The anticipated discontinuation of RON 90 or Pertalite, a type of oil fuel, is gaining attention as Pertamina, the state-owned energy company, proposes its removal from the market next year. This strategic move stems from Pertamina’s initiative to transition towards more environmentally friendly fuel options and align with global trends in sustainable energy.
Pertalite, characterized by its lower octane rating, is poised to make way for Pertamax Green 92, a 7 percent ethanol blend gasoline (E7), as well as other greener alternatives.
Pertamina’s Director, Nicke Widyawati, conveyed this proposition during a parliamentary hearing at the DPR (People’s Consultative Assembly), Jakarta. She underscored the significance of this proposal, indicating that Pertamina’s intention is to ensure a seamless transition that preserves price stability and accessibility to consumers.
The rationale behind this shift lies in the manifold benefits that the newer fuel alternatives provide. Notably, Pertamax Green 92 presents a dual advantage by offering better engine performance due to its higher octane rating and contributing to a reduction in emissions, thereby aligning with the country’s commitment to mitigate environmental impact.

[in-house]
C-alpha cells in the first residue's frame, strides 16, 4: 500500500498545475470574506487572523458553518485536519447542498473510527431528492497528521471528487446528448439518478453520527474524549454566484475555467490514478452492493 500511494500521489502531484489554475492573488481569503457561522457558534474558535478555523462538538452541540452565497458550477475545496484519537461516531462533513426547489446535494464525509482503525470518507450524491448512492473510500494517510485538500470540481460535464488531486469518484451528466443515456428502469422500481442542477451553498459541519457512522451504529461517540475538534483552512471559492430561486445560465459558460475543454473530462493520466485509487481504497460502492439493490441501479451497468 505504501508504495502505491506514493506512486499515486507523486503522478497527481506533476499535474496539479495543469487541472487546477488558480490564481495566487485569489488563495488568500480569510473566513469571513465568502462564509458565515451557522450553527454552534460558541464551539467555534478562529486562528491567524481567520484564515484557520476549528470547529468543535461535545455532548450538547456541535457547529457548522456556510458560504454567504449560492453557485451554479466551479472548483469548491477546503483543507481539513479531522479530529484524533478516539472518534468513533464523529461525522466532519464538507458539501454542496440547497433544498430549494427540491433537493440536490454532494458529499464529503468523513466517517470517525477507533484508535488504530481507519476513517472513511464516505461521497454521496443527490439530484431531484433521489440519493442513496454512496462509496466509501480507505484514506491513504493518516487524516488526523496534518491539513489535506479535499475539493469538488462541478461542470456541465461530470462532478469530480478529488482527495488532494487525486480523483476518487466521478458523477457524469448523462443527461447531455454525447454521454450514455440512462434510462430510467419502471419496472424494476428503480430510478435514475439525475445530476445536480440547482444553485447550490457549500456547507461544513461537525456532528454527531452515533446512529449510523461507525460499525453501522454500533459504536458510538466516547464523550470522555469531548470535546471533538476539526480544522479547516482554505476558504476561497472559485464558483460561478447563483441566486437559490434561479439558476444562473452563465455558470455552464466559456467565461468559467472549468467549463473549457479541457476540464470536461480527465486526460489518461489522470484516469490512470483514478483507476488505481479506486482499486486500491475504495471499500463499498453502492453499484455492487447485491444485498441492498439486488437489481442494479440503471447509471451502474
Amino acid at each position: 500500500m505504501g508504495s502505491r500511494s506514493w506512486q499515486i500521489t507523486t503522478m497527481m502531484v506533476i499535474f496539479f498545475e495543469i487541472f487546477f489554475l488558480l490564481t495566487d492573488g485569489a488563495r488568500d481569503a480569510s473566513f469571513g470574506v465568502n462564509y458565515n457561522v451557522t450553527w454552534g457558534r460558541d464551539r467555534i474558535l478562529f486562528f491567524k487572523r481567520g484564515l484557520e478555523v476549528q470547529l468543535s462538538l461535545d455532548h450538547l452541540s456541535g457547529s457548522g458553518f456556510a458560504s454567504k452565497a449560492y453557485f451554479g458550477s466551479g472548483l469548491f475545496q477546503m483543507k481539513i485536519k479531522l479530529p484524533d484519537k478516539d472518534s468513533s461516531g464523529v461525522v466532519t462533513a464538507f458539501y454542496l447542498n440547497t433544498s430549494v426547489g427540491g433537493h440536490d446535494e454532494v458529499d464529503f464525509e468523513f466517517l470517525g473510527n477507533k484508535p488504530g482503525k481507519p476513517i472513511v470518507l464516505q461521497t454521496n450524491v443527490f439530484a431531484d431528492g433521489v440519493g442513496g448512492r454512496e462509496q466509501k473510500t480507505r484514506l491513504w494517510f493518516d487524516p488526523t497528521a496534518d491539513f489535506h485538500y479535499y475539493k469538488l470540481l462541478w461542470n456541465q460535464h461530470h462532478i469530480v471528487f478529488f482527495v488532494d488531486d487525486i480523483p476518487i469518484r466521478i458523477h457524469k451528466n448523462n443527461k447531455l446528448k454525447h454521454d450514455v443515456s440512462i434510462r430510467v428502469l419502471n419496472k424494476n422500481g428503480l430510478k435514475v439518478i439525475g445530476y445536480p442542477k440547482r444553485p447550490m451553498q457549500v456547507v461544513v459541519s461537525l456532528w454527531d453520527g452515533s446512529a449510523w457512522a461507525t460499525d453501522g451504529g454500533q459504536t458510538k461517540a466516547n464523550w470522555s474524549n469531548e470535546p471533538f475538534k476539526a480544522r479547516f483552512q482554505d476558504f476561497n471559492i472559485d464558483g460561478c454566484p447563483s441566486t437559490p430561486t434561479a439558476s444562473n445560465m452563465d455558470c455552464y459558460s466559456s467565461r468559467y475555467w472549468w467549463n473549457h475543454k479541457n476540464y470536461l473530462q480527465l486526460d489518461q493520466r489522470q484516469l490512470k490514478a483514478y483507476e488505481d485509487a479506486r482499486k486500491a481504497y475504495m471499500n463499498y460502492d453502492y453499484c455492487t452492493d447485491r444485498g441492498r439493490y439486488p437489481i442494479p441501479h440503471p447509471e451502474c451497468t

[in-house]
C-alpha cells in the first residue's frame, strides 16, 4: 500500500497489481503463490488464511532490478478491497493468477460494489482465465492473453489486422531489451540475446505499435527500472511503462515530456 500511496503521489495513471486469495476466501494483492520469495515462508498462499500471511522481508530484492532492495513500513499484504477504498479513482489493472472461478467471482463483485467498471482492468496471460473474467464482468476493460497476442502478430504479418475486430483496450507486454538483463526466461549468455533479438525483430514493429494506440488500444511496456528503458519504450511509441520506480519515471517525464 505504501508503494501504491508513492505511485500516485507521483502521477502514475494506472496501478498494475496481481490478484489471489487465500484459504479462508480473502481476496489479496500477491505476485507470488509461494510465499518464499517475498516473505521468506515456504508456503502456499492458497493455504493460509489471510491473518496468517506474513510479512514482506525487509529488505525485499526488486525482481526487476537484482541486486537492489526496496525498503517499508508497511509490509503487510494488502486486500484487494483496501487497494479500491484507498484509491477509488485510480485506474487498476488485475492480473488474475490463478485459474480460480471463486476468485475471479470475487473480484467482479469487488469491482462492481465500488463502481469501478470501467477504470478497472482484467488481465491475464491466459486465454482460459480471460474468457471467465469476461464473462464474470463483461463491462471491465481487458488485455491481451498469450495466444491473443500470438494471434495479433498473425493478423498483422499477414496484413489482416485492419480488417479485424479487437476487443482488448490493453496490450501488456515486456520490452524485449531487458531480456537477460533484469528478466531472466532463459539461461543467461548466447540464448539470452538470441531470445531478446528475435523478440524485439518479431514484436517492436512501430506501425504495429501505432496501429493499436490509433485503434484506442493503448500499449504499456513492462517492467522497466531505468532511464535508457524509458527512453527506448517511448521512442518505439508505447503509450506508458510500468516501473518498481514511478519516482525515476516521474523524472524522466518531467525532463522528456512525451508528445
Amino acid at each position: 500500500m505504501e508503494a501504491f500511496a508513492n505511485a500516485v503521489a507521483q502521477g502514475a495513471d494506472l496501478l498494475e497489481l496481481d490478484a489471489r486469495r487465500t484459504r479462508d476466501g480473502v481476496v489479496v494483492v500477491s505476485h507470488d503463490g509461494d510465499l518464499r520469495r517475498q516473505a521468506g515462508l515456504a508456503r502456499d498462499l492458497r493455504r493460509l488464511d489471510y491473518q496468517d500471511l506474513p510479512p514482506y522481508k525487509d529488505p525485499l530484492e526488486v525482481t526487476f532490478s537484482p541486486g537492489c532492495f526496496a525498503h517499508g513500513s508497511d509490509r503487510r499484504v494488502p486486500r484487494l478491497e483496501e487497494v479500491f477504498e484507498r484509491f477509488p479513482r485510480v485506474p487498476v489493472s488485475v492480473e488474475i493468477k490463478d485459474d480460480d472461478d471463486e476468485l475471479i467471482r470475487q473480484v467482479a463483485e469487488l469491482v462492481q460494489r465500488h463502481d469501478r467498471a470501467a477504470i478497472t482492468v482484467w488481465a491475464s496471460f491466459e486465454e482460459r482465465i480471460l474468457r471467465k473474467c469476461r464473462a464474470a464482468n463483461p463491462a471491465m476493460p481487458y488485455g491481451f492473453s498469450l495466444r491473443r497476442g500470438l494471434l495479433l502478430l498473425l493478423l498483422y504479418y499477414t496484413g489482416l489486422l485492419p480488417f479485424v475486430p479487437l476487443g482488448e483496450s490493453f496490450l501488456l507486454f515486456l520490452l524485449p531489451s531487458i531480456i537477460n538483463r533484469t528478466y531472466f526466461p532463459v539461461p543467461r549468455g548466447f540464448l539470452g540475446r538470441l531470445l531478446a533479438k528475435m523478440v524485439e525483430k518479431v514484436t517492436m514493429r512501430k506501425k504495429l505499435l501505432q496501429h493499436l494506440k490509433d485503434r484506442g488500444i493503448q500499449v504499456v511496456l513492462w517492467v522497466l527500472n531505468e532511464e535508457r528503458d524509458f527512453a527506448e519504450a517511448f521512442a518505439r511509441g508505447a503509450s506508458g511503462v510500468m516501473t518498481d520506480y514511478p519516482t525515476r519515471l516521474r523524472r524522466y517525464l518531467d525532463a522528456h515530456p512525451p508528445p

In terms of practical implementation, Pertamina’s plans involve careful consideration of subsidies and compensations. The proposed subsidy for Pertamax Green 92 serves a twofold purpose: it supports the promotion of environmentally friendly fuels and safeguards consumer affordability. This regulatory approach seeks to avoid market fluctuations and maintain a steady transition towards cleaner fuel options.
Furthermore, Pertamina’s CEO highlighted the overarching objective of this proposal—to streamline Pertamina’s product offerings to cater to evolving energy demands and contribute to Indonesia’s sustainability goals. The impending launch of Pertamax Green 92, Pertamax 95 (blended with 8 percent ethanol), and Pertamax Turbo will represent a significant step in this direction.
These shifts not only bear economic implications but also hold substantial ecological significance. By introducing greener fuels and phasing out Pertalite, Pertamina aims to tackle the pressing environmental challenges posed by vehicular emissions. This aligns with the Ministry of Energy and Mineral Resources’ ongoing review of policies to enhance Indonesia’s energy landscape, thereby nurturing a cleaner and more sustainable future.
As the nation progresses towards these fuel transformations, Pertamina’s efforts are poised to set a noteworthy precedent within the energy sector. The synergy between corporate initiatives and governmental policies exemplifies Indonesia’s commitment to navigating a path of responsible energy consumption and environmentally conscious decision-making.
This endeavor, as underscored by the Minister of ESDM, aims to curtail emissions, promote cleaner air quality, and ensure a healthier urban environment for all.